Rescue of Two Ladies lost on the Scafell Masiff

Monday 10 February 1630 hrs. until early afternoon Tuesday 12th February


Team Leader Julian Carradice (foreground) and Treasurer, Richard Longman on the control desk at Millforge Vase, Gosforth. The start of a long night.
The incident board, marked up with the casualty details including names, clothing worn and equipment, the time when the last contact was heard (999 call to ambulance control at 1630 hrs. 
Search routes being allocated to ensure the most probable locations are covered.  It is important to ensure that search groups are well balanced with numbers and experience.  These were the routes targeted for the night search.  The expectation was that the two ladies would be found somewhere on the corridor route.
12 hours later, 0700 hrs, new search routes are drawn up ready for the second stage search - noting that there are 6 other rescue teams all doing the same thing in their own valleys and tops.  Note that the names on the board have already been out from 1900hrs the previous night with little or no sleep and certainly no descent food (having missed their evening meal the night before). Mars bars and Kit Kats are no substitute for a hot meal.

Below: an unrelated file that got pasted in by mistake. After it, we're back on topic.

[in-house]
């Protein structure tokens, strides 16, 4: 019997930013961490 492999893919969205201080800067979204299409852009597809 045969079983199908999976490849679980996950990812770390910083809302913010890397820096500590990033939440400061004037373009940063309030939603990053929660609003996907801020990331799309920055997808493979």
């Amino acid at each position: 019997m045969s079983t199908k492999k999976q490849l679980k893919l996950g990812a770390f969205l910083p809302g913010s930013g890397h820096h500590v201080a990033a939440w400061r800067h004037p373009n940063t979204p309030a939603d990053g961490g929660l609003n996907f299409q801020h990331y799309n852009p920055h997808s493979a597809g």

0830 hrs. Mobile One at the base of Great Gable to improve radio communication up into the Greta Ghyll and Piers Ghyll areas.  Note that the cloud cover is now clearing from the tops.
0930 hrs. RAF Sea King, Rescue 122 from RAF Valley, Anglesey arrives to start an aerial search for the missing ladies. 
The crew of Rescue 122 scour the gulleys on Glaramara following a call from Leeming MRT on the ground having heard a lady shouting.  A very detailed search from the air came up with nothing.  The shouts were later established as those of a search dog handler working her dog in that area looking for the missing persons.


RAF Rescue 131 from Boulmer leaving the Wasdale Head Hotel to search the Eskdale valley with two Keswick and one Wasdale MRT extra pairs of eyes and local knowledge.  The missing ladies were spotted from the air 15 minutes later


Checking the ground from 150 feet is work that requires total  concentration from the heli crew.  At any stage the pilot has to be able to escape from uplifts, downdrafts and rock faces.

Looking a little tired but still smiling after being awake for 31 hours, the control room crew at Millforge Gosforth. End of a successful and rewarding day


Page created 13/2/03 by   Wasdalemrt